Bennie Coleman, shown in 2013, lost his home over a $134 property tax bill. (Michael S. Williamson/The Washington Post)

The District government has agreed to pay about $1 million to settle a federal class-action lawsuit brought by homeowners to stop tax-lien investors from taking homes in the city through foreclosure, attorneys for both sides said.

In a proposed settlement made public in court Tuesday, the District agreed to pay up to 65 percent of a property’s assessed value to homeowners or surviving relatives whose residences were taken by an often-abusive tax-collection system in which even small tax debts triggered property sales, said class attorney Bill Isaacson of the Boies, Schiller & Flexner law firm.

The agreement calls for average payments of tens of thousands of dollars each to 21 known class members, 13 of whom have been found, Isaacson said, including lead plaintiff Bennie Coleman, an 81-year-old veteran who lost his home over a $134 bill. Owners of blighted properties who did not reside in the homes that were sold would receive 35 percent of assessed value.

“It is a pretty momentous occasion . . . especially for those affected,” said U.S. District Judge Emmet G. Sullivan, who would need to approve the expected motion to settle the case.

Officials in the office of D.C. Attorney General Karl A. Racine (D) confirmed the deal and said it is expected that Mayor Muriel E. Bowser (D) will sign off on it. Her approval is needed because the settlement exceeds $1 million.

The lawsuit was brought after a 2013 Washington Post investigation identified problems in a city program that imposed liens on properties when homeowners failed to pay their tax bills. The liens then were sold at public auctions to private investors who drew a profit by charging owners interest on top of the tax debt until the money was repaid.

The Post found that some investors also demanded thousands in fees from homeowners that far exceeded the owner’s original tax debts and then took homes when owners couldn’t pay. About 500 properties were lost since 2005, The Post found, most in the city’s poorest neighborhoods and about one-third from owners who owed less than $1,000.

“It was tough on my mother and our family when she lost her home . . . but we are pleased to get this settlement to help others in the same situation,” Wendell Robinson, son of Jean Robinson, whose estate is a plaintiff, said in a statement.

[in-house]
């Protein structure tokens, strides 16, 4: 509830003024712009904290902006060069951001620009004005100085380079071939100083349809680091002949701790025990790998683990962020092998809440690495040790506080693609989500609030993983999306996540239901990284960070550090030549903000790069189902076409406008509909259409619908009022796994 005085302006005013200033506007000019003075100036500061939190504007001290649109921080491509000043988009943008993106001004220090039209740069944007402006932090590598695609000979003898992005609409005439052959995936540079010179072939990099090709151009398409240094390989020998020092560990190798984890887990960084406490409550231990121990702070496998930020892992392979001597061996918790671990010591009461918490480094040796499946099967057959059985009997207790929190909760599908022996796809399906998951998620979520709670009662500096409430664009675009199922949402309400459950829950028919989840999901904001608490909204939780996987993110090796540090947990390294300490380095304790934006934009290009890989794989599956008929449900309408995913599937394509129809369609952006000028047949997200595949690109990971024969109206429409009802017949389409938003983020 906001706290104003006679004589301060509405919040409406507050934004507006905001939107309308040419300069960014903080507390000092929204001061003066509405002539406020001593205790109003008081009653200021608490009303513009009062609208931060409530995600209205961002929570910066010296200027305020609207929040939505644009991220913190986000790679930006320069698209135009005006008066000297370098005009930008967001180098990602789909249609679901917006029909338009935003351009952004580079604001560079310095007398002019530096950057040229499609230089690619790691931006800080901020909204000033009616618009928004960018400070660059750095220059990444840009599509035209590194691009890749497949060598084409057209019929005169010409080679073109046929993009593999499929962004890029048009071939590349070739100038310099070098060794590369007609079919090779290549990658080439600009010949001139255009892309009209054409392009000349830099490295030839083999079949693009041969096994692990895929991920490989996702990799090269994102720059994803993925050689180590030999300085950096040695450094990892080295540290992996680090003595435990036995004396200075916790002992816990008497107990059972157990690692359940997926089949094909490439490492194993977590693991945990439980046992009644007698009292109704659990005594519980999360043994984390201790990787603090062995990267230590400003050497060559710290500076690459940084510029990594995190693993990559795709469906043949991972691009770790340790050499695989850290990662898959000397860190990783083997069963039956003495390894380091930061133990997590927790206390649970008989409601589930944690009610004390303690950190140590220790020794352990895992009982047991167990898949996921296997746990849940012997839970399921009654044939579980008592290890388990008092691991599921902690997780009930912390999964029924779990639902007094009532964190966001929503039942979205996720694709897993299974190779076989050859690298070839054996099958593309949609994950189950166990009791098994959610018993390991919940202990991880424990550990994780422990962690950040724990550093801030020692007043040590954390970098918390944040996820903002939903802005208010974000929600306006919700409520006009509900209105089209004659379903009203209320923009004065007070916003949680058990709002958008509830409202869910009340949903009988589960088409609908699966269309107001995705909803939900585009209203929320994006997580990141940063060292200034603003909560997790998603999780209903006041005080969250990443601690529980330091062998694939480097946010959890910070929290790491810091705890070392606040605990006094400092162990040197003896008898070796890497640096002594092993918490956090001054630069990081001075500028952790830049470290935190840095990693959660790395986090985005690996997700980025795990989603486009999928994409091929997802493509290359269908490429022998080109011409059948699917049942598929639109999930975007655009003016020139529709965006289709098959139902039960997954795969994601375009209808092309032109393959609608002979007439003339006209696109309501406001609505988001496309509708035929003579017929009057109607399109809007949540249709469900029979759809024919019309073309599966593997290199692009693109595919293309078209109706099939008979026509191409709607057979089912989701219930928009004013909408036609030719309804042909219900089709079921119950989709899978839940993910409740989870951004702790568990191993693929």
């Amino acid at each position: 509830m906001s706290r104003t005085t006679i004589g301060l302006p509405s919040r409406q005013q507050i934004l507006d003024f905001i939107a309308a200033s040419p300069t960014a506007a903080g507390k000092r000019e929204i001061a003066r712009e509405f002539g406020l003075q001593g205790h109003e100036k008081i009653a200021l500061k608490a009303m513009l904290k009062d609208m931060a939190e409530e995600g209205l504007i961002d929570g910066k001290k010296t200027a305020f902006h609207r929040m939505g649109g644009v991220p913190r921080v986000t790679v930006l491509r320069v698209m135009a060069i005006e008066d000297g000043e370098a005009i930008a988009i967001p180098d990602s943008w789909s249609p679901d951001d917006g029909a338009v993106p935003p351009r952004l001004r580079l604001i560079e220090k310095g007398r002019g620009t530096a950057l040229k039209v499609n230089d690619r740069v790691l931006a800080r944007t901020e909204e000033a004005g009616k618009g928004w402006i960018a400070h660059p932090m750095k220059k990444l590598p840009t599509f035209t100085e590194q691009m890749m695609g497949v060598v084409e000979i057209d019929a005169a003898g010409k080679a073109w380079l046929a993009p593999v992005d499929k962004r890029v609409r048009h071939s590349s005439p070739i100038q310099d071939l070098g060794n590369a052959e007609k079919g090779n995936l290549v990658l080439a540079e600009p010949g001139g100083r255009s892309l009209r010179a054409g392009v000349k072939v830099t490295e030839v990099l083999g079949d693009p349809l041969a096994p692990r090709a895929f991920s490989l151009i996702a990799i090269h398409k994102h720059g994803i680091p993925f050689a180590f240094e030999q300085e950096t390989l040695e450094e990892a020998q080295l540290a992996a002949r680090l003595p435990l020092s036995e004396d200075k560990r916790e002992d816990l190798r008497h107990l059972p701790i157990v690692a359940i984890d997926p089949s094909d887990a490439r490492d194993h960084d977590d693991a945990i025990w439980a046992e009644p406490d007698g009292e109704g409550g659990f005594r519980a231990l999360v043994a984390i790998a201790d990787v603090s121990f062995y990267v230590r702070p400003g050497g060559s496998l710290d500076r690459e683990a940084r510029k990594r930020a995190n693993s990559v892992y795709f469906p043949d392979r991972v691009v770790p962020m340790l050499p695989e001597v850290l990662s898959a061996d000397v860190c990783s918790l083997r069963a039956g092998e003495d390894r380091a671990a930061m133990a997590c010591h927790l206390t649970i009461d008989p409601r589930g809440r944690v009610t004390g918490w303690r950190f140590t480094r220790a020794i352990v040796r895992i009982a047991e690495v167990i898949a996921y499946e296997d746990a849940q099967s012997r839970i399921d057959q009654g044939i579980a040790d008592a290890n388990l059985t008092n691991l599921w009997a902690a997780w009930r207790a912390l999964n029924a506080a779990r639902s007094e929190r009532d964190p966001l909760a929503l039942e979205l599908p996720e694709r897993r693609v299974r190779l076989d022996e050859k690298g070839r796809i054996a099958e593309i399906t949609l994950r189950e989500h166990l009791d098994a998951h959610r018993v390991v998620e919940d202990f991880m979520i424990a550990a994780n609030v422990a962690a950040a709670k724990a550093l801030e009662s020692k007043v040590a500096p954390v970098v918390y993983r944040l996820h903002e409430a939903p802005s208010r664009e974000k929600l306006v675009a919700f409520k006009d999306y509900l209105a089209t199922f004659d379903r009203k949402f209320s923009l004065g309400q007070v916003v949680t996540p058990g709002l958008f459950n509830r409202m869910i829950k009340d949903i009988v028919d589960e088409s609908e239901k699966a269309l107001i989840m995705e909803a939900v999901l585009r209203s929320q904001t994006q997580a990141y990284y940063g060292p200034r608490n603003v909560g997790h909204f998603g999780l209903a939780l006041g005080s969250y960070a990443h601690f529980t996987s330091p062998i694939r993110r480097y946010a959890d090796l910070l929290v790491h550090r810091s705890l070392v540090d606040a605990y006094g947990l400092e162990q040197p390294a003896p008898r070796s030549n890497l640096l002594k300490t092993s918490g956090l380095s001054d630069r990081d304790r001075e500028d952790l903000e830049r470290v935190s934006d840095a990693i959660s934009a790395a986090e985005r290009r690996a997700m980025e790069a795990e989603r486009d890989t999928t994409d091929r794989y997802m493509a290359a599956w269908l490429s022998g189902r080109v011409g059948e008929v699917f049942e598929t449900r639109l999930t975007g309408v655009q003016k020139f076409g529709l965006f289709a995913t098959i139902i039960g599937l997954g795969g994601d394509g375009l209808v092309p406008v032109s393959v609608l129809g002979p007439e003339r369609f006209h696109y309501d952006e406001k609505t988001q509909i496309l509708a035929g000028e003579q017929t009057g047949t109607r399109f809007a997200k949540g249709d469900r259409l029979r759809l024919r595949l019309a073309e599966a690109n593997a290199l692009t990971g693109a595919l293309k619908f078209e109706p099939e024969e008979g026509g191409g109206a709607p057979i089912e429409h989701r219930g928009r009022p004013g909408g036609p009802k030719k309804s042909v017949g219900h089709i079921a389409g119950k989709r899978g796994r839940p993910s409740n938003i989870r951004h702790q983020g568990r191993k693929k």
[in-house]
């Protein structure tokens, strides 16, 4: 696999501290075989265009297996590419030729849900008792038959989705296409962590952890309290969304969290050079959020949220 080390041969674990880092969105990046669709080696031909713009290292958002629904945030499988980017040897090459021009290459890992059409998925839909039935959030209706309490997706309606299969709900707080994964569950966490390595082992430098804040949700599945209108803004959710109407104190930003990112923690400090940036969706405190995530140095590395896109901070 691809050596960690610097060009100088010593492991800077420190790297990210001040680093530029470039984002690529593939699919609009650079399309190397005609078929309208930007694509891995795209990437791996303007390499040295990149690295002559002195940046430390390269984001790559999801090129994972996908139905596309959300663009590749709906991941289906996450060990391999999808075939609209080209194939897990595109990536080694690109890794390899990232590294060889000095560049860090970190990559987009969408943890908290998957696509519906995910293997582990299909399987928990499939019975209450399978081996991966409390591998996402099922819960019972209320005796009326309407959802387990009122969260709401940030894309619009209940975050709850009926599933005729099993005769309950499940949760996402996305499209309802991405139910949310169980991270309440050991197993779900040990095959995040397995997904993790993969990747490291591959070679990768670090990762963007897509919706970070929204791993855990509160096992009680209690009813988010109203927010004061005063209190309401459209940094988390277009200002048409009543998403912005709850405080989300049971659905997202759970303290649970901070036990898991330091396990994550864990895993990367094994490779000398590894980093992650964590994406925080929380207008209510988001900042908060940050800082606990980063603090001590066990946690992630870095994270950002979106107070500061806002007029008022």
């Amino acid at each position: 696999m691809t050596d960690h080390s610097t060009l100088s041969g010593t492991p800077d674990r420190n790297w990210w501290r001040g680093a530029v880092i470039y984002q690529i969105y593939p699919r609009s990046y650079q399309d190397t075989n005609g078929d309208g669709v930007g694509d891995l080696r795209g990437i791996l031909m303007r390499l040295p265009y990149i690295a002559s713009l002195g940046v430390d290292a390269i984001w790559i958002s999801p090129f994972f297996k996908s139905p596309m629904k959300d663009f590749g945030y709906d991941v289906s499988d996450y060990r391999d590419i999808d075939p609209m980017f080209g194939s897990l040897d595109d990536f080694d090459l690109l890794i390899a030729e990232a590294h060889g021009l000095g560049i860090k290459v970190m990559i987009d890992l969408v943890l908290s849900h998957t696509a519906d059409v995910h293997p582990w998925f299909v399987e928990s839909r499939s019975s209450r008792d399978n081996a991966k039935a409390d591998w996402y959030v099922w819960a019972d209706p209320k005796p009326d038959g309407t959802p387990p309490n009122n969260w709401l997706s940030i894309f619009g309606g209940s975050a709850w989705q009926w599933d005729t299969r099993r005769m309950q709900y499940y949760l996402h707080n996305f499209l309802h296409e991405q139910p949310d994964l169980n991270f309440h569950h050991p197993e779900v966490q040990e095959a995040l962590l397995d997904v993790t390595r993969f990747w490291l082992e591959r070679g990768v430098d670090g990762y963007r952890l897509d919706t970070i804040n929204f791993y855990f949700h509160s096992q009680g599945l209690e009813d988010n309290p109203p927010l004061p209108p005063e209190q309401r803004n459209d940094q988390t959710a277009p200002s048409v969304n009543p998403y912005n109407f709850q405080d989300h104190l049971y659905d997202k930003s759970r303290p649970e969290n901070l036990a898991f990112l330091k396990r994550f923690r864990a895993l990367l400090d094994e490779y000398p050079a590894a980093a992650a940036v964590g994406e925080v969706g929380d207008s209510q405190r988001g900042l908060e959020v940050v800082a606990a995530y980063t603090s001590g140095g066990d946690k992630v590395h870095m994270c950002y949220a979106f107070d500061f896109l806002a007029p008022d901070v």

Robert Bunn, the court-appointed conservator and guardian for Coleman, said the settlement “will help him and others live out their lives in peace. We’re also grateful that the D.C. Council took action to make sure that this injustice does not happen again.”

Coleman stands to receive $70,000 to $125,000 from the settlement, based on his home’s $197,000 value and proposed sliding scale set by the agreement.

Isaacson, working pro bono, said it was an unconstitutional abuse of power for the government to allow investors to strip owners of all of the equity in their homes over small tax debts, particularly owners incapable of caring for themselves, such as Coleman, who has severe dementia.

When individual cases were identified, problems would be resolved, Isaacson said, but advocates had difficulty tracking down the bigger pool of people affected.

“We never had anybody to sue for, and the [Post] articles found people who had fallen through the cracks,” Isaacson said. “This is what the press does well, what groups like Legal Counsel for the Elderly do well, and every once in a while, private lawyers help.”

Then-D.C. Mayor Vincent C. Gray (D) stopped some home sales, and in 2014, the D.C. Council amended the law to give property owners with unpaid tax bills various protections for at least some of their equity. Now, any money left over from a property sale after the collection of costs such as back taxes, interest and fees must go to the individuals displaced.

As those changes were being made by elected officials, attorneys for the city fought the long-running suit brought by owners who had lost properties, arguing the owners gave up their constitutional rights when they failed to pay their tax debts on time.

Legal analysts had said the case raised interesting legal questions about city and state programs that shift responsibility for recovering unpaid property taxes to private investors.

The settlement leaves open those questions. but Isaacson said he felt the clock ticking to get payments on behalf of many plaintiffs who were elderly or in failing health. “I don’t want to litigate this issue for years and give the money to a bunch of estates,” Isaacson said.

Coleman, a retired Marine sergeant, forgot to pay a $134 tax bill on a duplex in Northeast Washington in 2006, prompting the city to sell a lien to an investor. The purchaser eventually demanded $4,999 in legal fees and court costs, and in 2011, after Coleman couldn’t pay, armed U.S. marshals ordered him off the property.

Coleman then spent months dwelling on the front porch of his former home, telling neighbors that he had been locked out and flagging down passing police cars and firetrucks.